“Discussions of colour cognition must be grounded in empirical evidence about how people actually use colour words. This volume contains such evidence, drawn from a range of language families and aspects of culture, and a variety of contemporary and historical sources. I was impressed by the multifaceted nature of colour research, and of colour language itself – its multiplicity of cultural associations and cultural expressions.”
“[...] an impressively diverse collection and a testimony of what (forgive the pun) a colorful field color categorization is.”
“[...] a fascinating and challenging collection of papers. The book is essential reading for researchers in the field of color naming and could also be captivating reading for those new to the area.”
Cited by

Cited by 34 other publications

Albertazzi, Liliana & Roberto Poli
2014. Multi-leveled objects: color as a case study. Frontiers in Psychology 5 DOI logo
An, Hyosun, Kyo Young Lee, Yerim Choi & Minjung Park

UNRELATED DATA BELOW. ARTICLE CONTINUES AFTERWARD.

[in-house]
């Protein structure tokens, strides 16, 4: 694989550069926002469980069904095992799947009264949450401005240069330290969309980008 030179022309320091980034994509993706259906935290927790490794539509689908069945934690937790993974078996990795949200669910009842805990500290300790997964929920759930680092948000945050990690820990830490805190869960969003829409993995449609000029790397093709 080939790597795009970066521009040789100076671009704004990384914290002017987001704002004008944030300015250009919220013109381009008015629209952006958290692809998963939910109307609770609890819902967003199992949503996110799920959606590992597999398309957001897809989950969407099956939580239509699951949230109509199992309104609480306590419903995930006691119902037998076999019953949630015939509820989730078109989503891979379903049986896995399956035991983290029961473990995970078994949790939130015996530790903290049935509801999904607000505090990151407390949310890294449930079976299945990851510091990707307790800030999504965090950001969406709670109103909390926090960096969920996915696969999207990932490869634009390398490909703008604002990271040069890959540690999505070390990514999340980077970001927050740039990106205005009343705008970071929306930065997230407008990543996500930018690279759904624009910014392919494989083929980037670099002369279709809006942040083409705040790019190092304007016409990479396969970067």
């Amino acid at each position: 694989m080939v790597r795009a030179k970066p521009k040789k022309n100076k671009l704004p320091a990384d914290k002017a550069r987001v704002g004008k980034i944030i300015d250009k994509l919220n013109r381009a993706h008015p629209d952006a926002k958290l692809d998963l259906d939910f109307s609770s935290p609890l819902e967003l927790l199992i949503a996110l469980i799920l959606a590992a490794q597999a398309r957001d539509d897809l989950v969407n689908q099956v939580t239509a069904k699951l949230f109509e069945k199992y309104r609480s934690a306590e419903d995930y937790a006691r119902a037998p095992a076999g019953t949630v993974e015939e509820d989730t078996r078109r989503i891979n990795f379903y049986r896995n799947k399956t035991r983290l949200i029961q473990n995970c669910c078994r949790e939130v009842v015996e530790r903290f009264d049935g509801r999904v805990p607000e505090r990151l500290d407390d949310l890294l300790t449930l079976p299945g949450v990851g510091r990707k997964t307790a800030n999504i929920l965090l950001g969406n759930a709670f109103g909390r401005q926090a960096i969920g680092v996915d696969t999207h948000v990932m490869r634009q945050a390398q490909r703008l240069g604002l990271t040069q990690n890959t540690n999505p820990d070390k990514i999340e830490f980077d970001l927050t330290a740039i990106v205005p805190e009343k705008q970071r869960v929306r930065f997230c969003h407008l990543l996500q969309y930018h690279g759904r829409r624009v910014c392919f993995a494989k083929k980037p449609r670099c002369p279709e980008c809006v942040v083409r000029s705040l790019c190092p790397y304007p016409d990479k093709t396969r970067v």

2023. Conceptual framework of hybrid style in fashion image datasets for machine learning. Fashion and Textiles 10:1 DOI logo
Angelini, Anna
2017. Translating colors in antiquity: the semantics of κόκκινος in the Septuagint. Semitica et Classica 10  pp. 49 ff. DOI logo
Anishchanka, Alena V., Dirk Speelman & Dirk Geeraerts
2015. Usage-related variation in the referential range ofbluein marketing context. Functions of Language 22:1  pp. 20 ff. DOI logo
Borg, Alexander
2014. Towards a historical and cultural atlas of colour terms in the Near East. In Colour Studies,  pp. 31 ff. DOI logo
Gamper, Markus & Michael Schönhuth
2020. Visual network research (VNR) – a theoretical and methodological appraisal of an evolving field. Visual Studies 35:4  pp. 374 ff. DOI logo
Grandison, Alexandra, Ian R.L. Davies & Paul T. Sowden
2014. The evolution of GRUE. In Colour Studies,  pp. 53 ff. DOI logo
Hacking, Ian
2010. Lloyd, Daston, Nurture, and 'Style'. Interdisciplinary Science Reviews 35:3-4  pp. 231 ff. DOI logo
Kalda, Anu & Mari Uusküla